Abstract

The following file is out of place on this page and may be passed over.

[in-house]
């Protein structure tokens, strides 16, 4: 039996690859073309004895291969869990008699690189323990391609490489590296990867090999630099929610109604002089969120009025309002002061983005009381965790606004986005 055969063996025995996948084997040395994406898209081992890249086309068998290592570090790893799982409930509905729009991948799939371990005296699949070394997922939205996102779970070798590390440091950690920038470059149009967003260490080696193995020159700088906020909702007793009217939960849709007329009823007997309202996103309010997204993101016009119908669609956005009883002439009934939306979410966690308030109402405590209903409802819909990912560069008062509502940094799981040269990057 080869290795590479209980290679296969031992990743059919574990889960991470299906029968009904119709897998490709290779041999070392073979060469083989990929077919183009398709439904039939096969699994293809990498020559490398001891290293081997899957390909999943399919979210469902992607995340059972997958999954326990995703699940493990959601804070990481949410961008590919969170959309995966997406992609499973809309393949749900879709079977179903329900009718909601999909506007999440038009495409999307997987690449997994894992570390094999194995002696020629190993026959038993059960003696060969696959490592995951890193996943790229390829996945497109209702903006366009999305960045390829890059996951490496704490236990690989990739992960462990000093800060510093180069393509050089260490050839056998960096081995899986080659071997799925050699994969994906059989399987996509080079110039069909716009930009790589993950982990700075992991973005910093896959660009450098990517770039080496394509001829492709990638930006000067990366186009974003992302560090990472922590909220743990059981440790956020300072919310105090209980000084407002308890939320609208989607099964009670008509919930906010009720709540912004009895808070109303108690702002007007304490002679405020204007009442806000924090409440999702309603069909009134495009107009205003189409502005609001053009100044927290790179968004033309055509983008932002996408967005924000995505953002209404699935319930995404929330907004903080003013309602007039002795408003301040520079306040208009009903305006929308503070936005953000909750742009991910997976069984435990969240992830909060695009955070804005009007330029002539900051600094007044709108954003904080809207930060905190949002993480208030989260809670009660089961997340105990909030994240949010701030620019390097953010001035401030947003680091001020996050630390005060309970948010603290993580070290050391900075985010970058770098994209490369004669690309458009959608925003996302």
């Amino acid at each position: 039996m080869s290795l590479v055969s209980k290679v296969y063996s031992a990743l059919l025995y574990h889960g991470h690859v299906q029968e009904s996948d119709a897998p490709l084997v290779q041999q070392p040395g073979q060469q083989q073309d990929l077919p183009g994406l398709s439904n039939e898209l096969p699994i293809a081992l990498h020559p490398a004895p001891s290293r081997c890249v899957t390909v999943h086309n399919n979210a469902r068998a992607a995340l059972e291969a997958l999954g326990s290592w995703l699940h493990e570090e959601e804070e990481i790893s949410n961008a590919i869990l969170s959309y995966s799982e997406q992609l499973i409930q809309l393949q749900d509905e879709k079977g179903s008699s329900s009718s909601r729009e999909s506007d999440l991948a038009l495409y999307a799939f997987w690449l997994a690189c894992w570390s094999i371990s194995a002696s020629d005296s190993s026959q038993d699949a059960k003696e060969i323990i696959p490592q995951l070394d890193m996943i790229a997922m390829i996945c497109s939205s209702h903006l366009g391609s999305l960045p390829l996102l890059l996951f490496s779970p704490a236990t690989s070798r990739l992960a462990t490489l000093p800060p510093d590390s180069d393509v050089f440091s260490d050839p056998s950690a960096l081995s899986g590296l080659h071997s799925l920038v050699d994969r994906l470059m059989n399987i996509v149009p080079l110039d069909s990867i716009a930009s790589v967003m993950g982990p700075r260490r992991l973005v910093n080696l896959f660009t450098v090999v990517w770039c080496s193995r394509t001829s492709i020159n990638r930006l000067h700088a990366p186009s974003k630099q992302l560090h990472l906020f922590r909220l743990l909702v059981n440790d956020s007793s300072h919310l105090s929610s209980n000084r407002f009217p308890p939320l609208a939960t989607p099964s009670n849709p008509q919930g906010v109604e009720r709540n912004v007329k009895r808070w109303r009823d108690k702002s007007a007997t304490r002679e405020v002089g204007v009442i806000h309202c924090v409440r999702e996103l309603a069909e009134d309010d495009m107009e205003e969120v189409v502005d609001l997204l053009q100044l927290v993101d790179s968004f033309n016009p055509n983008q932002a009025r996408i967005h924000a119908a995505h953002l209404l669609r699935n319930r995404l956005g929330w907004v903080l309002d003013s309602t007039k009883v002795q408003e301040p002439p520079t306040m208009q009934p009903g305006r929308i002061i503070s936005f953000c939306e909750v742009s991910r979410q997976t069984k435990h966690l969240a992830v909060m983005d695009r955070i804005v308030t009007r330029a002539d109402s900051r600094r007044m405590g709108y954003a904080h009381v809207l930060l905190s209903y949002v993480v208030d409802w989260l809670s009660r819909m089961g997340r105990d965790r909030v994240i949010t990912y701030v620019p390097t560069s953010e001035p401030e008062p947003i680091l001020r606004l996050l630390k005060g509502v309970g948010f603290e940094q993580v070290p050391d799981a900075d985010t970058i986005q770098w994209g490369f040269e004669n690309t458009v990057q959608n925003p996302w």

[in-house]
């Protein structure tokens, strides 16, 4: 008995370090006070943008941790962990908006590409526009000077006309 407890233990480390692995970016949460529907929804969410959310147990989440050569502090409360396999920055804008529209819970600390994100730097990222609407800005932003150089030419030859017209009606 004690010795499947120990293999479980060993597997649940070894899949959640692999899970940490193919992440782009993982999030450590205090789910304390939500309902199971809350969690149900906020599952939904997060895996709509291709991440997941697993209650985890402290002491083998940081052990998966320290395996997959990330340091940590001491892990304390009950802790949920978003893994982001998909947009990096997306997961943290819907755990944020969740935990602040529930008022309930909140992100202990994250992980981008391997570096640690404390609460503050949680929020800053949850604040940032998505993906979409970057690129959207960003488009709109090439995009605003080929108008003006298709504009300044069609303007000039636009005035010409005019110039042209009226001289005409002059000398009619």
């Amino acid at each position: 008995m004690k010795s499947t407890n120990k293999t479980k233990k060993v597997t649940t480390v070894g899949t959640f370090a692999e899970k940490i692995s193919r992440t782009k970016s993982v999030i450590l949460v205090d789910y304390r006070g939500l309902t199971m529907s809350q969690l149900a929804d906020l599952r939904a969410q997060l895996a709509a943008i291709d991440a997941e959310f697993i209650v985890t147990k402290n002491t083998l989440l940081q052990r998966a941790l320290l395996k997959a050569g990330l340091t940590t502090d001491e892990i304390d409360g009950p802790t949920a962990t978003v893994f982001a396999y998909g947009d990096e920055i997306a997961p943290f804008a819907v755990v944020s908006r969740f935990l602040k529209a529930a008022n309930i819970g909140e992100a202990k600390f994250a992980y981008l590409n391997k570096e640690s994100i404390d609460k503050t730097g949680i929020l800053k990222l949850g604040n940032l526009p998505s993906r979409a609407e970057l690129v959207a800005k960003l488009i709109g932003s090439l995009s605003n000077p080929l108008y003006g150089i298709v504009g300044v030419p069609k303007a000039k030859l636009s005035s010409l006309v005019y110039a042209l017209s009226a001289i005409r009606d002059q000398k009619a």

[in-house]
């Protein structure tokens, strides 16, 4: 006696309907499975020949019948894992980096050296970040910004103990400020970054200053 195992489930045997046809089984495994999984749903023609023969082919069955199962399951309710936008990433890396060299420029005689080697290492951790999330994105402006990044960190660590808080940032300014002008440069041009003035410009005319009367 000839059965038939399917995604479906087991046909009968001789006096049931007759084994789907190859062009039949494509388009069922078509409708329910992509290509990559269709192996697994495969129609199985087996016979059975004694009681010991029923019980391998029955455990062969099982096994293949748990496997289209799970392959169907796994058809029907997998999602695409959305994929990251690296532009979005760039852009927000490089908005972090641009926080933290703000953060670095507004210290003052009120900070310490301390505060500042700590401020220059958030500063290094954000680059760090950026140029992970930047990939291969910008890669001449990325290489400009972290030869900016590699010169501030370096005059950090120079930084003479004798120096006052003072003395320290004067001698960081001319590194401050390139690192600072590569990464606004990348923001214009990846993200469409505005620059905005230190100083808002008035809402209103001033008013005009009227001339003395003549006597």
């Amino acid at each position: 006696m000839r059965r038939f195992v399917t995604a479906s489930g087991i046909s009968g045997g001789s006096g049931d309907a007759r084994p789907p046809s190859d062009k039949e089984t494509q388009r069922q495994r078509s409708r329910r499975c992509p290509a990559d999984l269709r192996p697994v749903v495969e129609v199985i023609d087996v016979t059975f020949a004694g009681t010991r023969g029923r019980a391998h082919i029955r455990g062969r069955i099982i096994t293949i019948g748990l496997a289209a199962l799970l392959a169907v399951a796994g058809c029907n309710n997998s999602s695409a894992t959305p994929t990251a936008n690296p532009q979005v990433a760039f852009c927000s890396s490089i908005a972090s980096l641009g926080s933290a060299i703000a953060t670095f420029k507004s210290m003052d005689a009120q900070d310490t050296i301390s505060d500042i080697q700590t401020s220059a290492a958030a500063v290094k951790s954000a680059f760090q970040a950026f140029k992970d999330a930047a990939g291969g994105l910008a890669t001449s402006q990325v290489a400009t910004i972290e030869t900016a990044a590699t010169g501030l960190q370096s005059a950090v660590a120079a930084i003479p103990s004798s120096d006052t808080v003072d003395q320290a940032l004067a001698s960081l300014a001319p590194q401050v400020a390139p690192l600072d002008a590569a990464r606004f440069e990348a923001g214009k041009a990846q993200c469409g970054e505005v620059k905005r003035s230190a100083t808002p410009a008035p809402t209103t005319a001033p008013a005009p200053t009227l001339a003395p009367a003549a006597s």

A mechanical model of crustal shortening and deformation driven by the relative convergence of rigid, underlying mantle plates explains many features of convergent orogens. Results based on numerical models and supported by sandbox models show that a Coulomb crustal layer subject to basal velocity boundary conditions corresponding to asymmetric detachment and subduction of the underlying mantle passes through three stages of orogenic growth: (1) block uplift bounded by step-up shear zones; (2) development of a low-taper wedge over the underthrusting mantle plate; and (3) development of a low-taperwedge overlying the overthrusting mantle plate and verging in the opposite direction. When modified by isostasy, basal viscous flow, surface erosion and denudation, and sedimentation, the resultant model orogens exhibit a variety of styles with characteristics in common with small, rapidly denuded orogens, large orogens with plateaus and extensional characteristics, and active subduction margins with doubly vergent accretionary wedges and deformed fore-arc basins.

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